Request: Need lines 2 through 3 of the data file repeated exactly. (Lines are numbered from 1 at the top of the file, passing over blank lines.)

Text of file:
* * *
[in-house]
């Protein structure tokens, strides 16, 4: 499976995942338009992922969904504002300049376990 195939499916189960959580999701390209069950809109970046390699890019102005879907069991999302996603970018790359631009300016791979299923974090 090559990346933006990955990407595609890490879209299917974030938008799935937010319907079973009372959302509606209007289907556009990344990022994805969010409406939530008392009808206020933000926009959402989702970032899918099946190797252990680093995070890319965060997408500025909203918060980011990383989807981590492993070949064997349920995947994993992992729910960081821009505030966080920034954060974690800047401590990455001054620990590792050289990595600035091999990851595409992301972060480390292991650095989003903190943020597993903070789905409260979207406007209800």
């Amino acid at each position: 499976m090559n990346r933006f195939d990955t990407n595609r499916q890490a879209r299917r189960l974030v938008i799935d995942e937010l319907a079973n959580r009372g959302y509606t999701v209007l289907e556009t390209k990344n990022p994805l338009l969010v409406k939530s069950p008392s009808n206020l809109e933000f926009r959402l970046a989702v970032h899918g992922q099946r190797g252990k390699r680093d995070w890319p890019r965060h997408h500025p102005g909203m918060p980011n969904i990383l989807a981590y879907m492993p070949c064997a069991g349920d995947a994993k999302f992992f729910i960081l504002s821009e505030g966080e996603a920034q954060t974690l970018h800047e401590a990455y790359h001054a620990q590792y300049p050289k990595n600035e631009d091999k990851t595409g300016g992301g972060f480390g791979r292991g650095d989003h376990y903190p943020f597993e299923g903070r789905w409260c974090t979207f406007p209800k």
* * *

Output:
């Protein structure tokens, strides 16, 4: 499976995942338009992922969904504002300049376990 195939499916189960959580999701390209069950809109970046390699890019102005879907069991999302996603970018790359631009300016791979299923974090 090559990346933006990955990407595609890490879209299917974030938008799935937010319907079973009372959302509606209007289907556009990344990022994805969010409406939530008392009808206020933000926009959402989702970032899918099946190797252990680093995070890319965060997408500025909203918060980011990383989807981590492993070949064997349920995947994993992992729910960081821009505030966080920034954060974690800047401590990455001054620990590792050289990595600035091999990851595409992301972060480390292991650095989003903190943020597993903070789905409260979207406007209800």
């Amino acid at each position: 499976m090559n990346r933006f195939d990955t990407n595609r499916q890490a879209r299917r189960l974030v938008i799935d995942e937010l319907a079973n959580r009372g959302y509606t999701v209007l289907e556009t390209k990344n990022p994805l338009l969010v409406k939530s069950p008392s009808n206020l809109e933000f926009r959402l970046a989702v970032h899918g992922q099946r190797g252990k390699r680093d995070w890319p890019r965060h997408h500025p102005g909203m918060p980011n969904i990383l989807a981590y879907m492993p070949c064997a069991g349920d995947a994993k999302f992992f729910i960081l504002s821009e505030g966080e996603a920034q954060t974690l970018h800047e401590a990455y790359h001054a620990q590792y300049p050289k990595n600035e631009d091999k990851t595409g300016g992301g972060f480390g791979r292991g650095d989003h376990y903190p943020f597993e299923g903070r789905w409260c974090t979207f406007p209800k």